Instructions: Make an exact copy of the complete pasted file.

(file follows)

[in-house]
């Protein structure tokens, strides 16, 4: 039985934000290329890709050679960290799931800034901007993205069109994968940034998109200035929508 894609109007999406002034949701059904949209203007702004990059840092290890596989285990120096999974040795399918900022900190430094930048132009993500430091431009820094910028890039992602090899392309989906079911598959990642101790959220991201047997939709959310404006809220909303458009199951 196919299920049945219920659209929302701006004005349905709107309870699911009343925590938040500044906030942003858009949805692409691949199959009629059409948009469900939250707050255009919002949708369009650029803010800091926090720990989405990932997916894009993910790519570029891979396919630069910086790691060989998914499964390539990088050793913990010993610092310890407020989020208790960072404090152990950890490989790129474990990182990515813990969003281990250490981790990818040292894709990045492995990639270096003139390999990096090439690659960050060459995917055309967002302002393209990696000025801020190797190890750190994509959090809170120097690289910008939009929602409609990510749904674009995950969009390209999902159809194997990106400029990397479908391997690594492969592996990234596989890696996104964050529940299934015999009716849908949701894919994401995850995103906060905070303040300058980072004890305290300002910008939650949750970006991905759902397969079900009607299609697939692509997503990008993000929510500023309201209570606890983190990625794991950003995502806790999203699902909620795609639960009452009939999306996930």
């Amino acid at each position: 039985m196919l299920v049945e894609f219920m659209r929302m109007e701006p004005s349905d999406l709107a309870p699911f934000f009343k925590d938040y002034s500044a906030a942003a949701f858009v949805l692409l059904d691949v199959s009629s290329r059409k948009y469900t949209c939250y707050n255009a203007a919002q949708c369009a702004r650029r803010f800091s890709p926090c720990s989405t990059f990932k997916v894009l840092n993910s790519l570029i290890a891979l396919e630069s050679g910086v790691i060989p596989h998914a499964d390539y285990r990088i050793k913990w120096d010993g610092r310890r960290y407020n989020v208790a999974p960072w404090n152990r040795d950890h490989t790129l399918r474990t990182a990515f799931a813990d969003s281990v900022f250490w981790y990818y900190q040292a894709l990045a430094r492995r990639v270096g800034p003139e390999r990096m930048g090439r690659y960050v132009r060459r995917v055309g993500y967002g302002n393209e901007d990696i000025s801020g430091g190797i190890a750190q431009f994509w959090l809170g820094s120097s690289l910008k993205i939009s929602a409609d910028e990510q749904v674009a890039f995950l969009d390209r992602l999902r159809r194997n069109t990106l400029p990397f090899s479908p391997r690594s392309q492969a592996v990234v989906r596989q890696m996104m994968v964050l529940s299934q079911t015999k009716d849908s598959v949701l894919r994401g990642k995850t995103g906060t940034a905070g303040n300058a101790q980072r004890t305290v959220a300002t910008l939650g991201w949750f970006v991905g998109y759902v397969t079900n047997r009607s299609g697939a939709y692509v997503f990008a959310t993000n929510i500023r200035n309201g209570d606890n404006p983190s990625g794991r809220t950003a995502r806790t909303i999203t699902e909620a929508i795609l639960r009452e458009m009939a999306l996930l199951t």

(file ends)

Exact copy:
[in-house]
């Protein structure tokens, strides 16, 4: 039985934000290329890709050679960290799931800034901007993205069109994968940034998109200035929508 894609109007999406002034949701059904949209203007702004990059840092290890596989285990120096999974040795399918900022900190430094930048132009993500430091431009820094910028890039992602090899392309989906079911598959990642101790959220991201047997939709959310404006809220909303458009199951 196919299920049945219920659209929302701006004005349905709107309870699911009343925590938040500044906030942003858009949805692409691949199959009629059409948009469900939250707050255009919002949708369009650029803010800091926090720990989405990932997916894009993910790519570029891979396919630069910086790691060989998914499964390539990088050793913990010993610092310890407020989020208790960072404090152990950890490989790129474990990182990515813990969003281990250490981790990818040292894709990045492995990639270096003139390999990096090439690659960050060459995917055309967002302002393209990696000025801020190797190890750190994509959090809170120097690289910008939009929602409609990510749904674009995950969009390209999902159809194997990106400029990397479908391997690594492969592996990234596989890696996104964050529940299934015999009716849908949701894919994401995850995103906060905070303040300058980072004890305290300002910008939650949750970006991905759902397969079900009607299609697939692509997503990008993000929510500023309201209570606890983190990625794991950003995502806790999203699902909620795609639960009452009939999306996930």
């Amino acid at each position: 039985m196919l299920v049945e894609f219920m659209r929302m109007e701006p004005s349905d999406l709107a309870p699911f934000f009343k925590d938040y002034s500044a906030a942003a949701f858009v949805l692409l059904d691949v199959s009629s290329r059409k948009y469900t949209c939250y707050n255009a203007a919002q949708c369009a702004r650029r803010f800091s890709p926090c720990s989405t990059f990932k997916v894009l840092n993910s790519l570029i290890a891979l396919e630069s050679g910086v790691i060989p596989h998914a499964d390539y285990r990088i050793k913990w120096d010993g610092r310890r960290y407020n989020v208790a999974p960072w404090n152990r040795d950890h490989t790129l399918r474990t990182a990515f799931a813990d969003s281990v900022f250490w981790y990818y900190q040292a894709l990045a430094r492995r990639v270096g800034p003139e390999r990096m930048g090439r690659y960050v132009r060459r995917v055309g993500y967002g302002n393209e901007d990696i000025s801020g430091g190797i190890a750190q431009f994509w959090l809170g820094s120097s690289l910008k993205i939009s929602a409609d910028e990510q749904v674009a890039f995950l969009d390209r992602l999902r159809r194997n069109t990106l400029p990397f090899s479908p391997r690594s392309q492969a592996v990234v989906r596989q890696m996104m994968v964050l529940s299934q079911t015999k009716d849908s598959v949701l894919r994401g990642k995850t995103g906060t940034a905070g303040n300058a101790q980072r004890t305290v959220a300002t910008l939650g991201w949750f970006v991905g998109y759902v397969t079900n047997r009607s299609g697939a939709y692509v997503f990008a959310t993000n929510i500023r200035n309201g209570d606890n404006p983190s990625g794991r809220t950003a995502r806790t909303i999203t699902e909620a929508i795609l639960r009452e458009m009939a999306l996930l199951t």